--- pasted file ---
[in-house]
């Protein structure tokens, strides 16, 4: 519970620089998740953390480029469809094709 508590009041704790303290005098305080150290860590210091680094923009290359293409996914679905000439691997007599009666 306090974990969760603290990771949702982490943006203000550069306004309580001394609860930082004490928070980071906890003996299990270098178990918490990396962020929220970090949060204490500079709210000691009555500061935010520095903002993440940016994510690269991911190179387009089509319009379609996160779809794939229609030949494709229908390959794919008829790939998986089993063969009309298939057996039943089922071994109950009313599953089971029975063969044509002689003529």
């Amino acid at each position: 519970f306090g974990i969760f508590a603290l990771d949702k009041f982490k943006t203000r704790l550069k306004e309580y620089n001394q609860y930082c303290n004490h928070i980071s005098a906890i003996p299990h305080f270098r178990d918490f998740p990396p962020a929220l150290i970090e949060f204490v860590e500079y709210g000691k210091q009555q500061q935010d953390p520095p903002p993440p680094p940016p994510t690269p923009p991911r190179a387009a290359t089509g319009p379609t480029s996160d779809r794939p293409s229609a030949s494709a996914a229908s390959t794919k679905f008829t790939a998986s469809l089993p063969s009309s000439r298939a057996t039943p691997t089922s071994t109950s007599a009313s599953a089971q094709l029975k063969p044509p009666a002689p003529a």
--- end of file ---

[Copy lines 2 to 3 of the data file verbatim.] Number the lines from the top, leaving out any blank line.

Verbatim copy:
């Protein structure tokens, strides 16, 4: 519970620089998740953390480029469809094709 508590009041704790303290005098305080150290860590210091680094923009290359293409996914679905000439691997007599009666 306090974990969760603290990771949702982490943006203000550069306004309580001394609860930082004490928070980071906890003996299990270098178990918490990396962020929220970090949060204490500079709210000691009555500061935010520095903002993440940016994510690269991911190179387009089509319009379609996160779809794939229609030949494709229908390959794919008829790939998986089993063969009309298939057996039943089922071994109950009313599953089971029975063969044509002689003529």
């Amino acid at each position: 519970f306090g974990i969760f508590a603290l990771d949702k009041f982490k943006t203000r704790l550069k306004e309580y620089n001394q609860y930082c303290n004490h928070i980071s005098a906890i003996p299990h305080f270098r178990d918490f998740p990396p962020a929220l150290i970090e949060f204490v860590e500079y709210g000691k210091q009555q500061q935010d953390p520095p903002p993440p680094p940016p994510t690269p923009p991911r190179a387009a290359t089509g319009p379609t480029s996160d779809r794939p293409s229609a030949s494709a996914a229908s390959t794919k679905f008829t790939a998986s469809l089993p063969s009309s000439r298939a057996t039943p691997t089922s071994t109950s007599a009313s599953a089971q094709l029975k063969p044509p009666a002689p003529a």